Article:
The term certification is sometimes used synonymously with the term accreditation. However, the two terms have very different meanings. The two processes seem to be very similar, so it can be difficult to understand the differences. Certification, like accreditation, is a voluntary process. Certification provides written assurance that a person, product, or process conforms to specified requirements and standards. Certification, also like accreditation, is an attestation made by a third party. An example of a common certification within the construction materials testing industry is technician certification. Many ASTM quality system standards, such as D3740 and D3666, have technician certification requirements in them. In order for a laboratory to become accredited to these ASTM standards, they must have personnel that hold certifications that conform to the requirements outlined in these standards. Product certification programs are also common, and these kinds of programs provide attestation that a product is manufactured using a specified process or has met certain criteria when subjected to laboratory testing (which, coincidentally, is often times performed by an accredited laboratory). Certification is commonly associated with ISO 9001, which is an internationally recognized standard for Quality Management Systems (QMS). Accreditation is generally considered to be a higher level of recognition than certification. In fact, it is common for certification bodies to hold some kind of accreditation as an attestation to their competency to perform their duties in the field of certification.

Scope of Accreditation / Certification

Organizations may be certified to a quality system standard within very broad industry or product categories. Naturally, organizations with a very narrow product range are certified in these terms. Laboratories, on the other hand, are accredited for quite specific tests of measurements, usually with specified ranges of measurement with associated information on uncertainty of measurement, and for particular products and test specifications. Accreditation bodies encourage laboratories to endorse test reports in the name of the accreditation body to make a public statement that the particular test data presented has been produced by a laboratory which has demonstrated to a third party that it is competent to perform such tests. The ISO 9000 series of standards are not intended to be used in this way. They address the quality system, not specific technical capability. The use of a quality system certification body’s logo should not be used as a certification mark or endorsement as to the conformity of a particular product with its specified requirements. Similarly, it should not be used to endorse the competent performance of tests, calibrations or measurements reported by laboratories. Only a logo or endorsement showing accreditation to Guide 25 or equivalent for specific calibrations or tests denotes technical credibility and an expectation of valid results. Laboratories certified to ISO 9000 cannot make the same claim.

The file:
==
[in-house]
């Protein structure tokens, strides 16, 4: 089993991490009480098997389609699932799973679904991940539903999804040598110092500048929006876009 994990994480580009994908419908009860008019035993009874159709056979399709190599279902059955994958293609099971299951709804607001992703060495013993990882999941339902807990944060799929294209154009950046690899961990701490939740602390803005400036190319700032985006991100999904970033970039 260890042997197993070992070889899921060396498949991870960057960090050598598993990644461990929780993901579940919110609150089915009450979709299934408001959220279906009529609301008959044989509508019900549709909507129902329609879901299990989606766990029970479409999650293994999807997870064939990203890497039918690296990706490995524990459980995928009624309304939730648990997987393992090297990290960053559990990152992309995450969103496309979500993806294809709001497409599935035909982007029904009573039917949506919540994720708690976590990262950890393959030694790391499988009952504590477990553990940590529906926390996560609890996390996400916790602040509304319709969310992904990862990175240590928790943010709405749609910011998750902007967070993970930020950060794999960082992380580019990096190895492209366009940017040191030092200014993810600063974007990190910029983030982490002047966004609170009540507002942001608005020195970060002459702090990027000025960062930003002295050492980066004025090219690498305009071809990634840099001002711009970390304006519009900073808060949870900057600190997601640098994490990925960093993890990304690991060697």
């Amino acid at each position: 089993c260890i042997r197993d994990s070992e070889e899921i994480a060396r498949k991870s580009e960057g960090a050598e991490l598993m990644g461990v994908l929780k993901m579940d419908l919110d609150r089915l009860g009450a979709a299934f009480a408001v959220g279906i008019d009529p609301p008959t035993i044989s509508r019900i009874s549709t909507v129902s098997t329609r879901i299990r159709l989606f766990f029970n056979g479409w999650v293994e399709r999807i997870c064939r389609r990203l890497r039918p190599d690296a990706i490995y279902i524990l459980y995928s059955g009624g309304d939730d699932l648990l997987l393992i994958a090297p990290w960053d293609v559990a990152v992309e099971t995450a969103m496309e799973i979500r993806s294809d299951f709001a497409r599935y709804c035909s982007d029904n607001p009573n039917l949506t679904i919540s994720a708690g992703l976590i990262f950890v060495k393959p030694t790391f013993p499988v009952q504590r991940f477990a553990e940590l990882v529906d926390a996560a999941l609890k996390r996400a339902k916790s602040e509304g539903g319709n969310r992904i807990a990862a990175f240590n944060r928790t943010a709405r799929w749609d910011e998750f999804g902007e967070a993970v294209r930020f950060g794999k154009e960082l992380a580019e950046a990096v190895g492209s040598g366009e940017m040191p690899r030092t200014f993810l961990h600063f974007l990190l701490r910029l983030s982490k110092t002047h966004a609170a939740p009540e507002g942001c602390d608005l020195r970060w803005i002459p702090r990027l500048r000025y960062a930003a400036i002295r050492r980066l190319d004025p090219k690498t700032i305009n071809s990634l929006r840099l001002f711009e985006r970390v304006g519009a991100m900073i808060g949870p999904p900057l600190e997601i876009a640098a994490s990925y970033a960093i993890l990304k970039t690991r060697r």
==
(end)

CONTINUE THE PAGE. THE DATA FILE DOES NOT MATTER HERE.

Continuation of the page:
Thank you for your time, our next post will take this further and we will be looking at; The Special Role of Accredited Calibration Laboratories, Need for Accreditation and Regulatory Body for Environmental Laboratories in Nigeria in our next blog post (part 2). Till then stay safe.

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Abdul Hakeem Owolabi